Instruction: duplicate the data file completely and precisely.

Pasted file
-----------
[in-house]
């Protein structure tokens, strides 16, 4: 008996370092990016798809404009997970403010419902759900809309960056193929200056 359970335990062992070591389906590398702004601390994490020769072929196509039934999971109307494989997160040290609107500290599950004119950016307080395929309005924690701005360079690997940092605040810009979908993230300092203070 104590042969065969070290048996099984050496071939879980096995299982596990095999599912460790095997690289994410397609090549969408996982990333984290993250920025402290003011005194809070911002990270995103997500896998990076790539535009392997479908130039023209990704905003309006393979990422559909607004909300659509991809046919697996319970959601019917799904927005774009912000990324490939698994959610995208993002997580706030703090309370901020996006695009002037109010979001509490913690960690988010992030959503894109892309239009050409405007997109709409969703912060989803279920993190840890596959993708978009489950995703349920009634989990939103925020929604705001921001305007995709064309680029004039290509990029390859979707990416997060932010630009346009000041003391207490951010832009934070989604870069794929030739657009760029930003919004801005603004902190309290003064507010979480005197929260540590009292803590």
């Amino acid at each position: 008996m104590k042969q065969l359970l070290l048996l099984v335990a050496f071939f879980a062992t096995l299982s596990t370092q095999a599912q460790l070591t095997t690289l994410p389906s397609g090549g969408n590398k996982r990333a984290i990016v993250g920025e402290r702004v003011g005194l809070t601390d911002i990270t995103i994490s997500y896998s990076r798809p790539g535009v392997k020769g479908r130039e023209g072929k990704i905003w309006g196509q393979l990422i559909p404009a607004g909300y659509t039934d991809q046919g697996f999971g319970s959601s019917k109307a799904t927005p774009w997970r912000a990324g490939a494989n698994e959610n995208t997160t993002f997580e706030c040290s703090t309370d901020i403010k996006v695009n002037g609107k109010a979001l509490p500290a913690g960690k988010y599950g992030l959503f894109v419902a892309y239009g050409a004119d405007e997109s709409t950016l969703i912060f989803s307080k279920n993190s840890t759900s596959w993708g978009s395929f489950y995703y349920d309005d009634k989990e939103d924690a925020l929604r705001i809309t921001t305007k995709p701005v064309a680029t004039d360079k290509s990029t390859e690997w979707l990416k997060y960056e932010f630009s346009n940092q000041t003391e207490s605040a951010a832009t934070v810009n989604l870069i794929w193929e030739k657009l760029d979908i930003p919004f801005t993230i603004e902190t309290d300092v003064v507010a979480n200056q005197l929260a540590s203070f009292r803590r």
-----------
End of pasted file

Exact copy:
[in-house]
């Protein structure tokens, strides 16, 4: 008996370092990016798809404009997970403010419902759900809309960056193929200056 359970335990062992070591389906590398702004601390994490020769072929196509039934999971109307494989997160040290609107500290599950004119950016307080395929309005924690701005360079690997940092605040810009979908993230300092203070 104590042969065969070290048996099984050496071939879980096995299982596990095999599912460790095997690289994410397609090549969408996982990333984290993250920025402290003011005194809070911002990270995103997500896998990076790539535009392997479908130039023209990704905003309006393979990422559909607004909300659509991809046919697996319970959601019917799904927005774009912000990324490939698994959610995208993002997580706030703090309370901020996006695009002037109010979001509490913690960690988010992030959503894109892309239009050409405007997109709409969703912060989803279920993190840890596959993708978009489950995703349920009634989990939103925020929604705001921001305007995709064309680029004039290509990029390859979707990416997060932010630009346009000041003391207490951010832009934070989604870069794929030739657009760029930003919004801005603004902190309290003064507010979480005197929260540590009292803590």
């Amino acid at each position: 008996m104590k042969q065969l359970l070290l048996l099984v335990a050496f071939f879980a062992t096995l299982s596990t370092q095999a599912q460790l070591t095997t690289l994410p389906s397609g090549g969408n590398k996982r990333a984290i990016v993250g920025e402290r702004v003011g005194l809070t601390d911002i990270t995103i994490s997500y896998s990076r798809p790539g535009v392997k020769g479908r130039e023209g072929k990704i905003w309006g196509q393979l990422i559909p404009a607004g909300y659509t039934d991809q046919g697996f999971g319970s959601s019917k109307a799904t927005p774009w997970r912000a990324g490939a494989n698994e959610n995208t997160t993002f997580e706030c040290s703090t309370d901020i403010k996006v695009n002037g609107k109010a979001l509490p500290a913690g960690k988010y599950g992030l959503f894109v419902a892309y239009g050409a004119d405007e997109s709409t950016l969703i912060f989803s307080k279920n993190s840890t759900s596959w993708g978009s395929f489950y995703y349920d309005d009634k989990e939103d924690a925020l929604r705001i809309t921001t305007k995709p701005v064309a680029t004039d360079k290509s990029t390859e690997w979707l990416k997060y960056e932010f630009s346009n940092q000041t003391e207490s605040a951010a832009t934070v810009n989604l870069i794929w193929e030739k657009l760029d979908i930003p919004f801005t993230i603004e902190t309290d300092v003064v507010a979480n200056q005197l929260a540590s203070f009292r803590r």